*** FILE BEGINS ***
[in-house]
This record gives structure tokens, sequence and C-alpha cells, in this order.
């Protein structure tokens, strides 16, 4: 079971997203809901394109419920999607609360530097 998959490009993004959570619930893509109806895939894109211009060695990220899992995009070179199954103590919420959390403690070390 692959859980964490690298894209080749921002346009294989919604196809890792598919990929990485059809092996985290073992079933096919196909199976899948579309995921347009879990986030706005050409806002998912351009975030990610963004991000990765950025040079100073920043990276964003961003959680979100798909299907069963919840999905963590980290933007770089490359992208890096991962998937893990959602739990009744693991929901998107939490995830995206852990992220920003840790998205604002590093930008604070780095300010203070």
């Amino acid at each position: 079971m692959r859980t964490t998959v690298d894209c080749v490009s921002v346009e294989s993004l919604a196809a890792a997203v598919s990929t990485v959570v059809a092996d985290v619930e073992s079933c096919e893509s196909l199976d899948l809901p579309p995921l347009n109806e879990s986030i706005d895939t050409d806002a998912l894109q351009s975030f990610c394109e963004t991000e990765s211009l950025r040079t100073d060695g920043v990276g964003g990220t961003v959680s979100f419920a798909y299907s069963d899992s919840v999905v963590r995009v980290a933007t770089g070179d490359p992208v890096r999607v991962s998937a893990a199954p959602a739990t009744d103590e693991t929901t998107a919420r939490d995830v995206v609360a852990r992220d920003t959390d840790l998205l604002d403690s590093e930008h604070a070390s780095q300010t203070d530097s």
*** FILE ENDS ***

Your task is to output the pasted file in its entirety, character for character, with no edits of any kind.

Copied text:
[in-house]
This record gives structure tokens, sequence and C-alpha cells, in this order.
């Protein structure tokens, strides 16, 4: 079971997203809901394109419920999607609360530097 998959490009993004959570619930893509109806895939894109211009060695990220899992995009070179199954103590919420959390403690070390 692959859980964490690298894209080749921002346009294989919604196809890792598919990929990485059809092996985290073992079933096919196909199976899948579309995921347009879990986030706005050409806002998912351009975030990610963004991000990765950025040079100073920043990276964003961003959680979100798909299907069963919840999905963590980290933007770089490359992208890096991962998937893990959602739990009744693991929901998107939490995830995206852990992220920003840790998205604002590093930008604070780095300010203070």
């Amino acid at each position: 079971m692959r859980t964490t998959v690298d894209c080749v490009s921002v346009e294989s993004l919604a196809a890792a997203v598919s990929t990485v959570v059809a092996d985290v619930e073992s079933c096919e893509s196909l199976d899948l809901p579309p995921l347009n109806e879990s986030i706005d895939t050409d806002a998912l894109q351009s975030f990610c394109e963004t991000e990765s211009l950025r040079t100073d060695g920043v990276g964003g990220t961003v959680s979100f419920a798909y299907s069963d899992s919840v999905v963590r995009v980290a933007t770089g070179d490359p992208v890096r999607v991962s998937a893990a199954p959602a739990t009744d103590e693991t929901t998107a919420r939490d995830v995206v609360a852990r992220d920003t959390d840790l998205l604002d403690s590093e930008h604070a070390s780095q300010t203070d530097s």